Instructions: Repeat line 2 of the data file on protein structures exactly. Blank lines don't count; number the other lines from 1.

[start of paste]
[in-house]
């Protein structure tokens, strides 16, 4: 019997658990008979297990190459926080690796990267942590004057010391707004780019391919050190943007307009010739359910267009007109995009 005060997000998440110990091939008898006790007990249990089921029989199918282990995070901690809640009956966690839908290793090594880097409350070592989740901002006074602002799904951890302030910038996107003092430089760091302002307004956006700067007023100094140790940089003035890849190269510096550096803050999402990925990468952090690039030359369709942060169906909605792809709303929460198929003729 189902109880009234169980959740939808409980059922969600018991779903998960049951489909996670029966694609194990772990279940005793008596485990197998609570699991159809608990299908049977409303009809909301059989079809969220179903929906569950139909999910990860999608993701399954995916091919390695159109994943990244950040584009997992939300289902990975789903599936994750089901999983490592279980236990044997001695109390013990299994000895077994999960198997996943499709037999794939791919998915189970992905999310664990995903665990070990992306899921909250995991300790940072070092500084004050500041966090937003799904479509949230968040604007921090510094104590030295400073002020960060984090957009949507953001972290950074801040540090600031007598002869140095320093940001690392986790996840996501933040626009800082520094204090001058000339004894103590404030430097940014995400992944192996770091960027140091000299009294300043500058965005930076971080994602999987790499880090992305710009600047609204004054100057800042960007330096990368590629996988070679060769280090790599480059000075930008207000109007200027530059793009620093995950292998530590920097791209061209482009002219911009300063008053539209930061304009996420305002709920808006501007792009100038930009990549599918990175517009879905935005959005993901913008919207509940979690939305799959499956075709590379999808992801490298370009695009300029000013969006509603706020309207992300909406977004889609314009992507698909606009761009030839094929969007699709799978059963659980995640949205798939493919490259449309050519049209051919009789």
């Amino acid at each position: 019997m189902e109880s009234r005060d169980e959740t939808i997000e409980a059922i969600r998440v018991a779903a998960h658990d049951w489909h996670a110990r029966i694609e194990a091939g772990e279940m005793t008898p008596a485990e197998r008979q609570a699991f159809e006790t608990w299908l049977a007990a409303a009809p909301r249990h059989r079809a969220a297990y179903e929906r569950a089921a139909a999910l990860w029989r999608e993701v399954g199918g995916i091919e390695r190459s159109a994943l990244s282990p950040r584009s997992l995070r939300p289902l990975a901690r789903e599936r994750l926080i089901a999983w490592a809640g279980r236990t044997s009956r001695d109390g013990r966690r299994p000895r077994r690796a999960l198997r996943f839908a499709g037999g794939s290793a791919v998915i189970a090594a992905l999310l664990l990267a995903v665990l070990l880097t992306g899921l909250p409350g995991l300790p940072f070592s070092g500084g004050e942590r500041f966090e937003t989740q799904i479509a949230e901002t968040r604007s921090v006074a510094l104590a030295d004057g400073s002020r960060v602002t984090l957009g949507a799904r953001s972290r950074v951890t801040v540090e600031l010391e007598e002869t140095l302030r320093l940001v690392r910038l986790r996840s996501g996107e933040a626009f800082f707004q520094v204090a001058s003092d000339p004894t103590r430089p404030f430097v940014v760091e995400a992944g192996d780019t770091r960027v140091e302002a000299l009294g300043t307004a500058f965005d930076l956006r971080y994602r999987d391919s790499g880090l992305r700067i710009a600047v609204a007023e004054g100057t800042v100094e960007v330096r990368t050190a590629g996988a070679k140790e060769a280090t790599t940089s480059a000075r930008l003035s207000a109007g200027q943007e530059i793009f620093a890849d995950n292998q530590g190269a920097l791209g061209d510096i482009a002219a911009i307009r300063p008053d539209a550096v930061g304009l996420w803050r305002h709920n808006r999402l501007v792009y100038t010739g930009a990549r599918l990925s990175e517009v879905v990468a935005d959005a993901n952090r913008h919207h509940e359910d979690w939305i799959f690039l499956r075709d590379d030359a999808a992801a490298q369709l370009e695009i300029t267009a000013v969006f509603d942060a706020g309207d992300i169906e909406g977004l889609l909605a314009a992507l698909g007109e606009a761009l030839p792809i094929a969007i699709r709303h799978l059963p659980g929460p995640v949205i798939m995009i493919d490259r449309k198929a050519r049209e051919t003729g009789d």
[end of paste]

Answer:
């Protein structure tokens, strides 16, 4: 019997658990008979297990190459926080690796990267942590004057010391707004780019391919050190943007307009010739359910267009007109995009 005060997000998440110990091939008898006790007990249990089921029989199918282990995070901690809640009956966690839908290793090594880097409350070592989740901002006074602002799904951890302030910038996107003092430089760091302002307004956006700067007023100094140790940089003035890849190269510096550096803050999402990925990468952090690039030359369709942060169906909605792809709303929460198929003729 189902109880009234169980959740939808409980059922969600018991779903998960049951489909996670029966694609194990772990279940005793008596485990197998609570699991159809608990299908049977409303009809909301059989079809969220179903929906569950139909999910990860999608993701399954995916091919390695159109994943990244950040584009997992939300289902990975789903599936994750089901999983490592279980236990044997001695109390013990299994000895077994999960198997996943499709037999794939791919998915189970992905999310664990995903665990070990992306899921909250995991300790940072070092500084004050500041966090937003799904479509949230968040604007921090510094104590030295400073002020960060984090957009949507953001972290950074801040540090600031007598002869140095320093940001690392986790996840996501933040626009800082520094204090001058000339004894103590404030430097940014995400992944192996770091960027140091000299009294300043500058965005930076971080994602999987790499880090992305710009600047609204004054100057800042960007330096990368590629996988070679060769280090790599480059000075930008207000109007200027530059793009620093995950292998530590920097791209061209482009002219911009300063008053539209930061304009996420305002709920808006501007792009100038930009990549599918990175517009879905935005959005993901913008919207509940979690939305799959499956075709590379999808992801490298370009695009300029000013969006509603706020309207992300909406977004889609314009992507698909606009761009030839094929969007699709799978059963659980995640949205798939493919490259449309050519049209051919009789």